Thursday, January 22, 2004

State of the Art: For Those in the Fast Lane, MSN Tries to Smooth the Way

State of the Art: For Those in the Fast Lane, MSN Tries to Smooth the Way "The assumption of many providers of high-speed Internet service today is that you are a power user; that is, you don't need any help. You manage your e-mail with a free service like Hotmail or Yahoo, or know how to set up a POP3 account in Outlook.
You already have software to protect you from hackers, viruses and spyware. You have a working knowledge of Photoshop (or at least Photoshop Elements) and you share pictures with family members at Ofoto. Google is your research hub, you download movie trailers at QuickTime.com, and you may even subscribe to a streaming music service like Rhapsody. You're a Net veteran, and all you require of your service provider is an always-on connection to a fat Internet pipeline.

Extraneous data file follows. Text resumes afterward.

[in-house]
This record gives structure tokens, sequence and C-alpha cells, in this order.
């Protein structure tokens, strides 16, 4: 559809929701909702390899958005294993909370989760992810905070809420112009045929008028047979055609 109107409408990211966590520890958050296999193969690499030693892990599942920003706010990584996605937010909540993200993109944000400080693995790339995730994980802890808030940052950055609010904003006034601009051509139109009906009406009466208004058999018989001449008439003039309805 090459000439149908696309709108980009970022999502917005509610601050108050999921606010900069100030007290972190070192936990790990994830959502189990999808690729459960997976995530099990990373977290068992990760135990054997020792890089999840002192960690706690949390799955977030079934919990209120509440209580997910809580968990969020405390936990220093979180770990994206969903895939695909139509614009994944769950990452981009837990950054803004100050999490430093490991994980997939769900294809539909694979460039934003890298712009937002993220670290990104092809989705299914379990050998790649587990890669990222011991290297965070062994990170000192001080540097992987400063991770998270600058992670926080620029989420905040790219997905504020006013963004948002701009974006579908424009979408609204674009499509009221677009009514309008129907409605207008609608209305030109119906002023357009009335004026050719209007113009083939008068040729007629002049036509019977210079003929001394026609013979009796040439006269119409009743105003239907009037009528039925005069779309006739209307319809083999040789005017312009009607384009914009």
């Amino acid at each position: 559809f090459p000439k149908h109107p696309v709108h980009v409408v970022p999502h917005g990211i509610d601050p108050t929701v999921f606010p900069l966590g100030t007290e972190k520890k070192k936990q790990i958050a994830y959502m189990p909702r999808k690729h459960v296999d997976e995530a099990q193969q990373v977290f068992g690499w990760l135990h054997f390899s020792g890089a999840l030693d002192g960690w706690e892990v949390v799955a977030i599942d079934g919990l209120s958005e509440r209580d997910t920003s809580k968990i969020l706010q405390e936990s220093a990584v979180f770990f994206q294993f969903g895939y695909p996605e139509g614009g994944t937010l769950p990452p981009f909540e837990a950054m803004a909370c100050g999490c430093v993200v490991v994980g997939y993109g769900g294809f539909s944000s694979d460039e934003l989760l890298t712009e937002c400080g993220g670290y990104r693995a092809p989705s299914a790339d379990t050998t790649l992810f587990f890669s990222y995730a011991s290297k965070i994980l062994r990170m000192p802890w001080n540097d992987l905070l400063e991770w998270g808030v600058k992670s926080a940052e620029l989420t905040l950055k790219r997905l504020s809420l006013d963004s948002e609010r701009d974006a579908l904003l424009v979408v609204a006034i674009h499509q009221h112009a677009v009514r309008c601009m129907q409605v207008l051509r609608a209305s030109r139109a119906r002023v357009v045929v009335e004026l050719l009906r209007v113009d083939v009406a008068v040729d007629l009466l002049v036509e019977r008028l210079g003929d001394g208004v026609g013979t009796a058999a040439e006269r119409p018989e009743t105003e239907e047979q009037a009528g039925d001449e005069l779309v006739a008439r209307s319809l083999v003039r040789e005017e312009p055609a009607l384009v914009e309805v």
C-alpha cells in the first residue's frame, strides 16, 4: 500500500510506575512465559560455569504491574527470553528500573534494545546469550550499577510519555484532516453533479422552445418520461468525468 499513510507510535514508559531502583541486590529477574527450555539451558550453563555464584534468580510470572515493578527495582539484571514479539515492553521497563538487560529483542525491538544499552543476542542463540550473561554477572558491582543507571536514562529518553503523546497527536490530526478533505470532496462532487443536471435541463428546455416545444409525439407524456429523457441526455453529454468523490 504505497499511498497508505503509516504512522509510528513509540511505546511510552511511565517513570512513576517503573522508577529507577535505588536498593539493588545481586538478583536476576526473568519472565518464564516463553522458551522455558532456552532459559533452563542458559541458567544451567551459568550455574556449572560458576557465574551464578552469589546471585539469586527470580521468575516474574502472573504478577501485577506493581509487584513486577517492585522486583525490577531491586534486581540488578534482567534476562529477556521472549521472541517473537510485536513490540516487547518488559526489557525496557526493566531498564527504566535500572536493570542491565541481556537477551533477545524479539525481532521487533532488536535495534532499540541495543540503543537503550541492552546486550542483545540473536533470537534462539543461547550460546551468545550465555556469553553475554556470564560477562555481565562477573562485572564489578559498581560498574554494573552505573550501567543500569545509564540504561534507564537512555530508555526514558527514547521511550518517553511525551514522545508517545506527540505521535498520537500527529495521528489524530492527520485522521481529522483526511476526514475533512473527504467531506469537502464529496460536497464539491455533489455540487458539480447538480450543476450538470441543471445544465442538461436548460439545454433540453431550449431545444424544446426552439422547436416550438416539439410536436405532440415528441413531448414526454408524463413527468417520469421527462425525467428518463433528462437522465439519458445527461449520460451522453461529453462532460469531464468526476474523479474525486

If you don't feel all that savvy, AOL and MSN sympathize with you. They suggest that although you have graduated to broadband, you might still need the full online-service software package you used in your dial-up days. Both companies have introduced software-and-service packages known as "bring your own access" - geared mainly toward Windows users, and offered at a lower monthly fee than their dial-up plans - to complement high-speed Internet access."
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